Being bilingual has benefits. Speaking a second language can boost the brain’s ability to multitask and take on multiple challenges at once – something we could all use.
According to Dr. Judith Kroll, a professor of psychology at Penn State University, bilingual people find it easier to work on multiple projects at once, and they can filter out distracting information better than those who only speak one language.
In a sense, speaking a second language forces the speaker to juggle between two languages and know when to use each one. This type of mental exercise gives the brain a workout that monolingual people don’t get, and builds a brain that’s more flexible and better able to tackle multiple concepts and projects at once.
Children who grow up speaking a second language have advantages too. According to Dr. Ellen Bialystok, a professor at York University in Toronto, bilingual kids can prioritize tasks more easily, which makes them more successful in school and better able to tackle challenges later in life.
Another benefit of being bilingual
All of that mental juggling of two languages pays off in another way. People who speak a second language may also keep symptoms of Alzheimer’s disease at bay. When Dr. Bialystok studied 450 people with Alzheimer’s disease, she found being bilingual delayed the onset of dementia symptoms by four to five years compared to those who spoke only one language.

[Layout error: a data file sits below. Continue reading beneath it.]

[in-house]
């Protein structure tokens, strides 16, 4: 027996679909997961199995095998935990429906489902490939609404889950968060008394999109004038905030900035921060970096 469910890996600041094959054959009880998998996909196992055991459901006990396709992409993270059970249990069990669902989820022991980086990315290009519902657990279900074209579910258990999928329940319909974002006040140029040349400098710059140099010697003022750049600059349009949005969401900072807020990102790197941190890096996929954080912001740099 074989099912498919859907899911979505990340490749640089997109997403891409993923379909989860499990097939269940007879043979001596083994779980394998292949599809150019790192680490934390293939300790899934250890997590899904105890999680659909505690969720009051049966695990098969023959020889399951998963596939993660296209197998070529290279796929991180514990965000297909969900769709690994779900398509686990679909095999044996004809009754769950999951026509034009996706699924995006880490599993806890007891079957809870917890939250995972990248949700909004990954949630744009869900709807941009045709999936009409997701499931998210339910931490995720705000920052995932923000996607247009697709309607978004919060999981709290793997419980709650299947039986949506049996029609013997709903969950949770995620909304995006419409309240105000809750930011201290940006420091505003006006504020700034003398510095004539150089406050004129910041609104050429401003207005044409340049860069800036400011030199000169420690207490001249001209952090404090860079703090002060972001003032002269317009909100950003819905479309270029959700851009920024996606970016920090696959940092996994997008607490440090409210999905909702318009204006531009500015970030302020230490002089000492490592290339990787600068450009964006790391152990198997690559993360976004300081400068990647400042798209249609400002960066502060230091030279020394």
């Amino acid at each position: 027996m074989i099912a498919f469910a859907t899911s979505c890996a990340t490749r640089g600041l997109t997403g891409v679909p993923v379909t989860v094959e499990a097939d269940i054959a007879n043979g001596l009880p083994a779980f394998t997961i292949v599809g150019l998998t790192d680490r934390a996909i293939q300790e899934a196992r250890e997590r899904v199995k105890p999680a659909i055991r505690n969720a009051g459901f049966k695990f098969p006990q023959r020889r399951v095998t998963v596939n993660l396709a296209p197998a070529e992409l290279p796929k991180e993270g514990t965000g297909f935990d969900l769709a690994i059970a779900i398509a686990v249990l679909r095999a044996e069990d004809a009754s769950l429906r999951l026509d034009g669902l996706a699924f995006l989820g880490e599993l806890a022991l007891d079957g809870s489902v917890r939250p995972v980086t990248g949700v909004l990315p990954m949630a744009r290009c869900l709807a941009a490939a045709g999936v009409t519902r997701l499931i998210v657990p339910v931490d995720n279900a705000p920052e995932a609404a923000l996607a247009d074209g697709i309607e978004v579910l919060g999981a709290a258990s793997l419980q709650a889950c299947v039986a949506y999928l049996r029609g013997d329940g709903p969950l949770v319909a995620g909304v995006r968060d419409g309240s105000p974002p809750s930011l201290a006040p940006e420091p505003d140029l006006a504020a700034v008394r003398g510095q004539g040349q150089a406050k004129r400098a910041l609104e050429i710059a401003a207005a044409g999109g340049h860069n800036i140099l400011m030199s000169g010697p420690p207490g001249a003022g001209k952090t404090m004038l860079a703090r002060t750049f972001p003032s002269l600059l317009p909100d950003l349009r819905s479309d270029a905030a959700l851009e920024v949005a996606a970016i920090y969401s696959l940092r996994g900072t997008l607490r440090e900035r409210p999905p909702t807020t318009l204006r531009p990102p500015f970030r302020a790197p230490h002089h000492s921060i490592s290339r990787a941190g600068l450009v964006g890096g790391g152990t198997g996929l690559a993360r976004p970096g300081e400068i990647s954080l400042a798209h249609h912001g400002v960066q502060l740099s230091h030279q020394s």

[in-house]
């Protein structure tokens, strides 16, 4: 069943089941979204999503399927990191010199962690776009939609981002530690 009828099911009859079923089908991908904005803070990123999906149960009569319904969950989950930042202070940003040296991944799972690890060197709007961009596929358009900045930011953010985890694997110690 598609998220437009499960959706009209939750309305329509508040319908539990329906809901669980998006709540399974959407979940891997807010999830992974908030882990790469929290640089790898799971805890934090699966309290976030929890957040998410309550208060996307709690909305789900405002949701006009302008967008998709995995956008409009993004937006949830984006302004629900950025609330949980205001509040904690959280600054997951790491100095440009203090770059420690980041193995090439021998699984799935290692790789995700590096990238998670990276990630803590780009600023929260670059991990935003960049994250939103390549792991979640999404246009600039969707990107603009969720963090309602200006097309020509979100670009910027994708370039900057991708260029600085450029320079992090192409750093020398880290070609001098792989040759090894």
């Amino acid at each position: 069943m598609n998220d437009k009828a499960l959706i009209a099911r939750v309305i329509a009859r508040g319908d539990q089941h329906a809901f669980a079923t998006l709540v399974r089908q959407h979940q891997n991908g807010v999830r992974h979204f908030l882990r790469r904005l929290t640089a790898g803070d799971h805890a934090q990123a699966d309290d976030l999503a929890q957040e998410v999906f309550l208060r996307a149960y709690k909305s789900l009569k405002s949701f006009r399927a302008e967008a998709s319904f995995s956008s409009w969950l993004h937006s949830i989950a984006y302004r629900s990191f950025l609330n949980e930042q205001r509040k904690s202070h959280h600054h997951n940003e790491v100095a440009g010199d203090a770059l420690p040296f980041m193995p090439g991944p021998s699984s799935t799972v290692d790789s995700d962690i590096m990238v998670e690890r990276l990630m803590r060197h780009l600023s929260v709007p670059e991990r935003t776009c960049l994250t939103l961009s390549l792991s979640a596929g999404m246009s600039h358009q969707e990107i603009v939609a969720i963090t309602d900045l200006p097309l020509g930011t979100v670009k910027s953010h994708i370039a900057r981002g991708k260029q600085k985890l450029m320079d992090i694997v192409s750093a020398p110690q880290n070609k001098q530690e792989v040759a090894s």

What if you become bilingual later in life? There hasn’t been a lot of research focusing on learning a second language as an adult, but experts believe this benefits the brain too. The brain has a certain degree of plasticity, and you force it to grow and make new connections when you learn a second language.
The bottom line
Some parents worry that teaching their children two languages early in life creates word confusion. But it seems there are more benefits than drawbacks to being bilingual as a child. A child carries these benefits into adulthood where it could delay the onset of brain aging and Alzheimer’s disease.